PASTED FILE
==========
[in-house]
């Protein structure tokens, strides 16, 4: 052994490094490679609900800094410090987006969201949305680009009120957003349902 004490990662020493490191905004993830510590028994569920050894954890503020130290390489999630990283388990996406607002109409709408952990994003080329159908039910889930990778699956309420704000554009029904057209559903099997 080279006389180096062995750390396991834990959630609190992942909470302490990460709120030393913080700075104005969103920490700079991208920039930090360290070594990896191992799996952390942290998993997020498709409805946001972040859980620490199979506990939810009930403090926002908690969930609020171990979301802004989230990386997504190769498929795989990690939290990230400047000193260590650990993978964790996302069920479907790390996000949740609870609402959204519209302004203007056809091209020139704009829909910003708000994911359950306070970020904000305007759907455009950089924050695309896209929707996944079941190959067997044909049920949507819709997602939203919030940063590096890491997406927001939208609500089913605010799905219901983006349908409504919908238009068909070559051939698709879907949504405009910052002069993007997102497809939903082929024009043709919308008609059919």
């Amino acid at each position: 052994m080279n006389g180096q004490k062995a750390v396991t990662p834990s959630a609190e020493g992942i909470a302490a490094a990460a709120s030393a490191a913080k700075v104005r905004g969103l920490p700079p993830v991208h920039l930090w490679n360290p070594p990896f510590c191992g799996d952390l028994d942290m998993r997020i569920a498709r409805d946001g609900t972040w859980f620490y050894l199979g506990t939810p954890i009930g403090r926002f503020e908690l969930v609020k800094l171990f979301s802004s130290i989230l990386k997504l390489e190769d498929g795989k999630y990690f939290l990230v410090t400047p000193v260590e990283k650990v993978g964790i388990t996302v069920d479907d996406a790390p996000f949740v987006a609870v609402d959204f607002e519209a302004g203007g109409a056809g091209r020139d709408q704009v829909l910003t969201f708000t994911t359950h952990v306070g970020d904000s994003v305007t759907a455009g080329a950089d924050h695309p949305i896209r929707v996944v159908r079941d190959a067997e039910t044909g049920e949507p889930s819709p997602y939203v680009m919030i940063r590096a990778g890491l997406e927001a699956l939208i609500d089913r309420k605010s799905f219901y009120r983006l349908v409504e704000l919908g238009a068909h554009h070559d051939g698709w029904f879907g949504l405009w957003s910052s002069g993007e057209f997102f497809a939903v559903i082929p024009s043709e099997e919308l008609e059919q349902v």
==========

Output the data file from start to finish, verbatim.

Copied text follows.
[in-house]
């Protein structure tokens, strides 16, 4: 052994490094490679609900800094410090987006969201949305680009009120957003349902 004490990662020493490191905004993830510590028994569920050894954890503020130290390489999630990283388990996406607002109409709408952990994003080329159908039910889930990778699956309420704000554009029904057209559903099997 080279006389180096062995750390396991834990959630609190992942909470302490990460709120030393913080700075104005969103920490700079991208920039930090360290070594990896191992799996952390942290998993997020498709409805946001972040859980620490199979506990939810009930403090926002908690969930609020171990979301802004989230990386997504190769498929795989990690939290990230400047000193260590650990993978964790996302069920479907790390996000949740609870609402959204519209302004203007056809091209020139704009829909910003708000994911359950306070970020904000305007759907455009950089924050695309896209929707996944079941190959067997044909049920949507819709997602939203919030940063590096890491997406927001939208609500089913605010799905219901983006349908409504919908238009068909070559051939698709879907949504405009910052002069993007997102497809939903082929024009043709919308008609059919």
């Amino acid at each position: 052994m080279n006389g180096q004490k062995a750390v396991t990662p834990s959630a609190e020493g992942i909470a302490a490094a990460a709120s030393a490191a913080k700075v104005r905004g969103l920490p700079p993830v991208h920039l930090w490679n360290p070594p990896f510590c191992g799996d952390l028994d942290m998993r997020i569920a498709r409805d946001g609900t972040w859980f620490y050894l199979g506990t939810p954890i009930g403090r926002f503020e908690l969930v609020k800094l171990f979301s802004s130290i989230l990386k997504l390489e190769d498929g795989k999630y990690f939290l990230v410090t400047p000193v260590e990283k650990v993978g964790i388990t996302v069920d479907d996406a790390p996000f949740v987006a609870v609402d959204f607002e519209a302004g203007g109409a056809g091209r020139d709408q704009v829909l910003t969201f708000t994911t359950h952990v306070g970020d904000s994003v305007t759907a455009g080329a950089d924050h695309p949305i896209r929707v996944v159908r079941d190959a067997e039910t044909g049920e949507p889930s819709p997602y939203v680009m919030i940063r590096a990778g890491l997406e927001a699956l939208i609500d089913r309420k605010s799905f219901y009120r983006l349908v409504e704000l919908g238009a068909h554009h070559d051939g698709w029904f879907g949504l405009w957003s910052s002069g993007e057209f997102f497809a939903v559903i082929p024009s043709e099997e919308l008609e059919q349902v």